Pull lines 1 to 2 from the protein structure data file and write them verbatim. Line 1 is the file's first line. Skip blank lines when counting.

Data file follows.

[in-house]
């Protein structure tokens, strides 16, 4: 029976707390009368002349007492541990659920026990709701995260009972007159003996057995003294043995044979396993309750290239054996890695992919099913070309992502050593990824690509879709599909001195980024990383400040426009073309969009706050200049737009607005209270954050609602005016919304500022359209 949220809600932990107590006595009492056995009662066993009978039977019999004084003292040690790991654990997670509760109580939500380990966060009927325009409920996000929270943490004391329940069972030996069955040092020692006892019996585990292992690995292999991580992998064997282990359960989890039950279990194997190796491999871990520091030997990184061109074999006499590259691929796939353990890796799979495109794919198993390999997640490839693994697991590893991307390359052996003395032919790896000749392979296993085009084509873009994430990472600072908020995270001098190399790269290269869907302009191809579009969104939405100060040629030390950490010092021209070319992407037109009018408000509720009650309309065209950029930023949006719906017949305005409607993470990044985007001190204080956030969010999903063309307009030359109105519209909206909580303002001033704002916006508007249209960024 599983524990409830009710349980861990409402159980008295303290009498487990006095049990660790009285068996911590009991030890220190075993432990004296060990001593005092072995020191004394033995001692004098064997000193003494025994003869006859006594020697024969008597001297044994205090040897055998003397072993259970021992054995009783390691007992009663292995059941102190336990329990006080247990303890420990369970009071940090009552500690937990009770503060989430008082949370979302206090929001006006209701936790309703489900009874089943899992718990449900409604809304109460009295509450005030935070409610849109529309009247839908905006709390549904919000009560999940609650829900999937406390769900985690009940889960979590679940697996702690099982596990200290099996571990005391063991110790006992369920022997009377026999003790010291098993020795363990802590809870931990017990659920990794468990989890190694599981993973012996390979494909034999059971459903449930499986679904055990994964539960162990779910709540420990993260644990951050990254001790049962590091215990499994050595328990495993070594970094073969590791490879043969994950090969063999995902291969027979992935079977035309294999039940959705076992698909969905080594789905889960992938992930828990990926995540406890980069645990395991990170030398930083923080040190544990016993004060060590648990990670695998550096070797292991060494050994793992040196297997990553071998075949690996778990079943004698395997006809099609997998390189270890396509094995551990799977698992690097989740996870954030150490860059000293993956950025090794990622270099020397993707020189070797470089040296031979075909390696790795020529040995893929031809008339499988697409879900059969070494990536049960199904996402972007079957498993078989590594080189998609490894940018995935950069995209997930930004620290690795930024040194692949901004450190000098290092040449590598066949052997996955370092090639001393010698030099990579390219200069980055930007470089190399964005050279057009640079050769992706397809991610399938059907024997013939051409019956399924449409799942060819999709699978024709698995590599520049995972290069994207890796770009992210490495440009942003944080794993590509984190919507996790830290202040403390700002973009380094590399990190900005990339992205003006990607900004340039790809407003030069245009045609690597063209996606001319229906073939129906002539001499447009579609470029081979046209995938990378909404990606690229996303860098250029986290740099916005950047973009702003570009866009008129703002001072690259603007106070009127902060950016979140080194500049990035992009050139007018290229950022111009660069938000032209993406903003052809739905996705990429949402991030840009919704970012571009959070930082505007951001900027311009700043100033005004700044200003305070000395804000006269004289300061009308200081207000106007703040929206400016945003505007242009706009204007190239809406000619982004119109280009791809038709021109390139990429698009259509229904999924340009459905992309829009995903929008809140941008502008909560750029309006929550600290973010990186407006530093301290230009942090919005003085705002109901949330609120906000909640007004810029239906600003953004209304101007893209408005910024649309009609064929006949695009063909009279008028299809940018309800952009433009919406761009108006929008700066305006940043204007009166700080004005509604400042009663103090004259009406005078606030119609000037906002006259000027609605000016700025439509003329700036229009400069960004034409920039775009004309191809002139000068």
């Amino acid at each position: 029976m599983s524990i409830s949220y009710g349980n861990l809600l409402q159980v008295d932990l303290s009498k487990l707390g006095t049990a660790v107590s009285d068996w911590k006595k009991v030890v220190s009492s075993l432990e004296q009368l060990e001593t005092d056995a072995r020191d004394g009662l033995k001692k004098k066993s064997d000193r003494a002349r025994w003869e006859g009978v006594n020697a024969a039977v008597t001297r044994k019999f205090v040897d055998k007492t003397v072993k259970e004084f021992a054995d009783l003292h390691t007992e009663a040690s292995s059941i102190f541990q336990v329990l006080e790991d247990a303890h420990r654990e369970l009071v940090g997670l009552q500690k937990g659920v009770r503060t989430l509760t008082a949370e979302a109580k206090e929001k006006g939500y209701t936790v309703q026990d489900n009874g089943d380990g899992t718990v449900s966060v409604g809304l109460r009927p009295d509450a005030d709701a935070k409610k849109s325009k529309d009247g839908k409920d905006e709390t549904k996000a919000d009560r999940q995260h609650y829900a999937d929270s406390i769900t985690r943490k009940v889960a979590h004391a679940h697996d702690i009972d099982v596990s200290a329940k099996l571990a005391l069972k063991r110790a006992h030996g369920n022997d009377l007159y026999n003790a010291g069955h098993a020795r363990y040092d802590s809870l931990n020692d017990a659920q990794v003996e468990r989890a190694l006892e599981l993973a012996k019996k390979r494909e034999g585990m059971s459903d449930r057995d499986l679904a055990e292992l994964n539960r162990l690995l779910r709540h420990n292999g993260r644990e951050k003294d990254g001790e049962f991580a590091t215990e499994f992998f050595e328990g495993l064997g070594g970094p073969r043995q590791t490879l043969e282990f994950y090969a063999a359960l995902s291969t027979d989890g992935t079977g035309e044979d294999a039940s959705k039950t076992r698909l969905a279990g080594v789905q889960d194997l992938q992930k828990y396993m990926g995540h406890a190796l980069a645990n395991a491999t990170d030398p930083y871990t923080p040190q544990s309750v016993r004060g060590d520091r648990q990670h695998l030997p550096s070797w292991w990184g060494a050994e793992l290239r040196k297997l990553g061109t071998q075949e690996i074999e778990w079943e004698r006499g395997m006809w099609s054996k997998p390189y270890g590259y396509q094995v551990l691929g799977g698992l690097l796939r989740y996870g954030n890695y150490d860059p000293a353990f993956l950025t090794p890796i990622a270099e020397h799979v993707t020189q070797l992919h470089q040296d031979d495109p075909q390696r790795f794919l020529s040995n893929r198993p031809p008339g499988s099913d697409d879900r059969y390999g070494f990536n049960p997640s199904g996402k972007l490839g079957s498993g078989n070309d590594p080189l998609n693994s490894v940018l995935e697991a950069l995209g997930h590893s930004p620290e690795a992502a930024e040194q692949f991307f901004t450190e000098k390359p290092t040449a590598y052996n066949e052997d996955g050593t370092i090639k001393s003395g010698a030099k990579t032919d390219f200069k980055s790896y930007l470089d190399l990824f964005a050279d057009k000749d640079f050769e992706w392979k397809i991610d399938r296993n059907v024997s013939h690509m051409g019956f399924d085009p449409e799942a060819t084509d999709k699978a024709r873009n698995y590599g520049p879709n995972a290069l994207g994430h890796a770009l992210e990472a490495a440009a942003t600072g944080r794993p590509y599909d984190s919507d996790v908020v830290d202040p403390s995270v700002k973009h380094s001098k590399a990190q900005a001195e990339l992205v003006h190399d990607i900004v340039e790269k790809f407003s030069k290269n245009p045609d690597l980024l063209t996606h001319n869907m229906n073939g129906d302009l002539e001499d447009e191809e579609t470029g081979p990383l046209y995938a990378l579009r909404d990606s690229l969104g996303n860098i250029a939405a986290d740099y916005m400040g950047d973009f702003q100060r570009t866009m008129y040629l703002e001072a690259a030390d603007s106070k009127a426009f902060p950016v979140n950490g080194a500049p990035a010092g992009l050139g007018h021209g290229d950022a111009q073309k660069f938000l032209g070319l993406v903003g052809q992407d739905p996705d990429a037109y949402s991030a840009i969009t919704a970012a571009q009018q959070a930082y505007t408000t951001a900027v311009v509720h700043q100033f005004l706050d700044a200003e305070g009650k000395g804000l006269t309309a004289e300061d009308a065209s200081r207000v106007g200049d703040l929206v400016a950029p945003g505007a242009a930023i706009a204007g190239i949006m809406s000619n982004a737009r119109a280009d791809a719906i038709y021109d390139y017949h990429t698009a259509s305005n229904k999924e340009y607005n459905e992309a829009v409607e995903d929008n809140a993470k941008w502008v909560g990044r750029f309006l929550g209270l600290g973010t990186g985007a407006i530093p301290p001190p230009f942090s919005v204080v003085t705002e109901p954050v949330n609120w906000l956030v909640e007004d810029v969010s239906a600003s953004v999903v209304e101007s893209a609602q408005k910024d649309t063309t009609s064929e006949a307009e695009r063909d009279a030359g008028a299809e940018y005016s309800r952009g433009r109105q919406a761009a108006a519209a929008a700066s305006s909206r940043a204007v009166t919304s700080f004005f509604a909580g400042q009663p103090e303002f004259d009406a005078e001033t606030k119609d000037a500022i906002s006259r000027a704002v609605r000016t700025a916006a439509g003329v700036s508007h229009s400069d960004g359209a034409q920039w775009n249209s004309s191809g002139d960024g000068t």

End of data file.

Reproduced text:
[in-house]
């Protein structure tokens, strides 16, 4: 029976707390009368002349007492541990659920026990709701995260009972007159003996057995003294043995044979396993309750290239054996890695992919099913070309992502050593990824690509879709599909001195980024990383400040426009073309969009706050200049737009607005209270954050609602005016919304500022359209 949220809600932990107590006595009492056995009662066993009978039977019999004084003292040690790991654990997670509760109580939500380990966060009927325009409920996000929270943490004391329940069972030996069955040092020692006892019996585990292992690995292999991580992998064997282990359960989890039950279990194997190796491999871990520091030997990184061109074999006499590259691929796939353990890796799979495109794919198993390999997640490839693994697991590893991307390359052996003395032919790896000749392979296993085009084509873009994430990472600072908020995270001098190399790269290269869907302009191809579009969104939405100060040629030390950490010092021209070319992407037109009018408000509720009650309309065209950029930023949006719906017949305005409607993470990044985007001190204080956030969010999903063309307009030359109105519209909206909580303002001033704002916006508007249209960024 599983524990409830009710349980861990409402159980008295303290009498487990006095049990660790009285068996911590009991030890220190075993432990004296060990001593005092072995020191004394033995001692004098064997000193003494025994003869006859006594020697024969008597001297044994205090040897055998003397072993259970021992054995009783390691007992009663292995059941102190336990329990006080247990303890420990369970009071940090009552500690937990009770503060989430008082949370979302206090929001006006209701936790309703489900009874089943899992718990449900409604809304109460009295509450005030935070409610849109529309009247839908905006709390549904919000009560999940609650829900999937406390769900985690009940889960979590679940697996702690099982596990200290099996571990005391063991110790006992369920022997009377026999003790010291098993020795363990802590809870931990017990659920990794468990989890190694599981993973012996390979494909034999059971459903449930499986679904055990994964539960162990779910709540420990993260644990951050990254001790049962590091215990499994050595328990495993070594970094073969590791490879043969994950090969063999995902291969027979992935079977035309294999039940959705076992698909969905080594789905889960992938992930828990990926995540406890980069645990395991990170030398930083923080040190544990016993004060060590648990990670695998550096070797292991060494050994793992040196297997990553071998075949690996778990079943004698395997006809099609997998390189270890396509094995551990799977698992690097989740996870954030150490860059000293993956950025090794990622270099020397993707020189070797470089040296031979075909390696790795020529040995893929031809008339499988697409879900059969070494990536049960199904996402972007079957498993078989590594080189998609490894940018995935950069995209997930930004620290690795930024040194692949901004450190000098290092040449590598066949052997996955370092090639001393010698030099990579390219200069980055930007470089190399964005050279057009640079050769992706397809991610399938059907024997013939051409019956399924449409799942060819999709699978024709698995590599520049995972290069994207890796770009992210490495440009942003944080794993590509984190919507996790830290202040403390700002973009380094590399990190900005990339992205003006990607900004340039790809407003030069245009045609690597063209996606001319229906073939129906002539001499447009579609470029081979046209995938990378909404990606690229996303860098250029986290740099916005950047973009702003570009866009008129703002001072690259603007106070009127902060950016979140080194500049990035992009050139007018290229950022111009660069938000032209993406903003052809739905996705990429949402991030840009919704970012571009959070930082505007951001900027311009700043100033005004700044200003305070000395804000006269004289300061009308200081207000106007703040929206400016945003505007242009706009204007190239809406000619982004119109280009791809038709021109390139990429698009259509229904999924340009459905992309829009995903929008809140941008502008909560750029309006929550600290973010990186407006530093301290230009942090919005003085705002109901949330609120906000909640007004810029239906600003953004209304101007893209408005910024649309009609064929006949695009063909009279008028299809940018309800952009433009919406761009108006929008700066305006940043204007009166700080004005509604400042009663103090004259009406005078606030119609000037906002006259000027609605000016700025439509003329700036229009400069960004034409920039775009004309191809002139000068």